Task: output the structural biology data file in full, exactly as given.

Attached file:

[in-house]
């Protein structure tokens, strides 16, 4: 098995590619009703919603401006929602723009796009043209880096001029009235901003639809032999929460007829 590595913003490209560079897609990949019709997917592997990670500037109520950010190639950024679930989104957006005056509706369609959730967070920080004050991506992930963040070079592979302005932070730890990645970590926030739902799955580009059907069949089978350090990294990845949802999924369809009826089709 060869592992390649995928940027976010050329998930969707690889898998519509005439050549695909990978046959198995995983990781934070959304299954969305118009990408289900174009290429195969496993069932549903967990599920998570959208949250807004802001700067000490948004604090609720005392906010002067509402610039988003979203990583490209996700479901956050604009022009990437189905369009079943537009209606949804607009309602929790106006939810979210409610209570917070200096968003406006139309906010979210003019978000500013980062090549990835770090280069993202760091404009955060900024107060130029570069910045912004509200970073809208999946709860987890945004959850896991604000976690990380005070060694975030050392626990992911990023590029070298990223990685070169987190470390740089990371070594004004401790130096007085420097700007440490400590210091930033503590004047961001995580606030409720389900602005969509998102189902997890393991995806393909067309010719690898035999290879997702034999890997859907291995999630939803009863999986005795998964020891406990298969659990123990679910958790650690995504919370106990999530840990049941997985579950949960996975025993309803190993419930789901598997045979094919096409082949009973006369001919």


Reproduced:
[in-house]
């Protein structure tokens, strides 16, 4: 098995590619009703919603401006929602723009796009043209880096001029009235901003639809032999929460007829 590595913003490209560079897609990949019709997917592997990670500037109520950010190639950024679930989104957006005056509706369609959730967070920080004050991506992930963040070079592979302005932070730890990645970590926030739902799955580009059907069949089978350090990294990845949802999924369809009826089709 060869592992390649995928940027976010050329998930969707690889898998519509005439050549695909990978046959198995995983990781934070959304299954969305118009990408289900174009290429195969496993069932549903967990599920998570959208949250807004802001700067000490948004604090609720005392906010002067509402610039988003979203990583490209996700479901956050604009022009990437189905369009079943537009209606949804607009309602929790106006939810979210409610209570917070200096968003406006139309906010979210003019978000500013980062090549990835770090280069993202760091404009955060900024107060130029570069910045912004509200970073809208999946709860987890945004959850896991604000976690990380005070060694975030050392626990992911990023590029070298990223990685070169987190470390740089990371070594004004401790130096007085420097700007440490400590210091930033503590004047961001995580606030409720389900602005969509998102189902997890393991995806393909067309010719690898035999290879997702034999890997859907291995999630939803009863999986005795998964020891406990298969659990123990679910958790650690995504919370106990999530840990049941997985579950949960996975025993309803190993419930789901598997045979094919096409082949009973006369001919």